When flying I noticed that all the commercial aircraft I have been on use carpets as a floor covering. But why? If you fly in an older aircraft it looks worn out and it is susceptible to stains etc. Why do they not use one of the hard flooring options like linoleum?

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    $\begingroup$ I'd guess that carpet patterns on planes, like upholstery on other forms of transport (e.g. train seats) are likely designed to make staining less obvious. Here's a good BBC article about train seats, which have some similar constraints: bbc.com/autos/story/20160804-why-are-trains-seats-so-hideous $\endgroup$
    – jonrsharpe
    Commented Apr 17, 2017 at 16:02
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    $\begingroup$ Comfort and vibe; carpeting is the last remaining thing that separates a plane from a school bus with wings. A cheap passenger-train style hard floor on a plane would suck the last remaining bits of hope out of the whole experience of flying somewhere, fully immersing passengers in soulless despair. shudder $\endgroup$
    – Jason C
    Commented Apr 17, 2017 at 20:19
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    $\begingroup$ I once took a domestic Chinese flight where the floor was grooved rubber matting. Definitely felt cheap and "school bus with wings"! $\endgroup$ Commented Apr 17, 2017 at 23:59
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    $\begingroup$ @jonrsharpe holy cow at the "skin-crawling video" linked from article - and we sit on those things.... $\endgroup$ Commented Apr 18, 2017 at 4:54
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    $\begingroup$ Hey, it's just because -be honest, who doesn't like a flying carpet? $\endgroup$
    – motoDrizzt
    Commented Apr 20, 2017 at 12:47

4 Answers 4

  • helps prevent slips and falls
  • contains spills (your spilt soda won't ruin your neighbors bag)
  • more easily removed and replaced
  • helps reduce cabin noise
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    $\begingroup$ I'd guess it's less poisonous in a cabin fire, too. $\endgroup$
    – ceejayoz
    Commented Apr 17, 2017 at 13:50
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    $\begingroup$ @ceejayoz That would depend on a lot of things like the material of the carpet, the glue used and what type of hard flooring you are comparing it to. $\endgroup$ Commented Apr 17, 2017 at 14:20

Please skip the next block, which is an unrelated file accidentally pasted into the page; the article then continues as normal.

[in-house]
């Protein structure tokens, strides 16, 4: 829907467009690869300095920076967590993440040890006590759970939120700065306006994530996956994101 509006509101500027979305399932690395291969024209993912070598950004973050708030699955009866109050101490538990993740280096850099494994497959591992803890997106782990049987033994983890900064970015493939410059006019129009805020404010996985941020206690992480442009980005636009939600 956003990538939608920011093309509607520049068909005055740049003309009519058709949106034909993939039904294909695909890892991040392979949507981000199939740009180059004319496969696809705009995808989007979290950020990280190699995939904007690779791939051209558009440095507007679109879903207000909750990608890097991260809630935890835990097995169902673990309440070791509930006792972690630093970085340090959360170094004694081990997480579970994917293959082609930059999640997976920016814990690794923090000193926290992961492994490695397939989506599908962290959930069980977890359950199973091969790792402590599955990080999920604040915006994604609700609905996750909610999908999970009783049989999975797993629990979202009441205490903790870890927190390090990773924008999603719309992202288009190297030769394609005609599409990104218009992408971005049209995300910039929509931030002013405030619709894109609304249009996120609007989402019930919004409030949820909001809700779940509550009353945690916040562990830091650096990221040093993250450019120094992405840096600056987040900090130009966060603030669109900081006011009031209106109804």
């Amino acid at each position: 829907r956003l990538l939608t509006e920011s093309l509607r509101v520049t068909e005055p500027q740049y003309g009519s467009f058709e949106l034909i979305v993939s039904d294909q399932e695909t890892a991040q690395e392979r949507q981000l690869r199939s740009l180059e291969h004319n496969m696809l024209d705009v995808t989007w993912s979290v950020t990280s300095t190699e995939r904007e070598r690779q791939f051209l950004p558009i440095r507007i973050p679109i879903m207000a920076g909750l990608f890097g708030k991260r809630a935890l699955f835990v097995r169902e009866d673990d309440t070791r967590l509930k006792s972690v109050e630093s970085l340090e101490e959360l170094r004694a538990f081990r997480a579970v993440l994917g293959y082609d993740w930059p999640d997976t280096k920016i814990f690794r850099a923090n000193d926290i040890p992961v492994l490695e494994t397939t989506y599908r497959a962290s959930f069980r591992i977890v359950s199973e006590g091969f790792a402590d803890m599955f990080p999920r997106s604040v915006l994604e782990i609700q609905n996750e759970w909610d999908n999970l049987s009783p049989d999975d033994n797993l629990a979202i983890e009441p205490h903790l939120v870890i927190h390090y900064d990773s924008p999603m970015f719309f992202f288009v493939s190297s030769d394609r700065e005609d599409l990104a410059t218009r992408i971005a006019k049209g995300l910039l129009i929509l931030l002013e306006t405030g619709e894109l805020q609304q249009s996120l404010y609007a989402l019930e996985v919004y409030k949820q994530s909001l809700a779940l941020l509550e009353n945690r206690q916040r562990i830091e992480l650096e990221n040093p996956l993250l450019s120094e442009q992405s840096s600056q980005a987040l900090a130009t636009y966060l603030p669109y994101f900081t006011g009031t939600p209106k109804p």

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    $\begingroup$ The second bullet point is also even more important than usual on an airplane, as they tend to spend a rather significant amount of time with the floor not perpendicular to the gravity vector (meaning spilled things would spread faster than normal and not necessarily just to your neighbor.) $\endgroup$
    – reirab
    Commented Apr 17, 2017 at 22:03
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    $\begingroup$ @reirab in that case it also has a non-slip effect -- even a plastic bag with any weight in it doesn't slide around in normal operations on carpet, but on a shiny surface everyone would end up with bags sliding into their feet on acceleration. $\endgroup$
    – Chris H
    Commented Apr 18, 2017 at 9:44
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    $\begingroup$ I doubt the "more easily removed". That doesn't depend on the walking surface, only on the backing surface and that can be made identical. $\endgroup$
    – jwenting
    Commented Apr 19, 2017 at 6:05

The answer: High heels!

The local pressure of high heels would punch a hole in the aluminium or composite flooring, and a carpet is the lightest way to distribute the loads such that the local pressure from high heels can be tolerated. This is the real reason.

From Aircraft Structures Summary

On the floor of the fuselage also very high localized loads can occur, especially from small-heeled shoes. Therefore floors need a strong upper surface to withstand high local stresses.

Other reasons are improved noise absorption and damping of vibrations. Nobody likes it when the floor panels start to resonate when excited by some engine or pump frequency.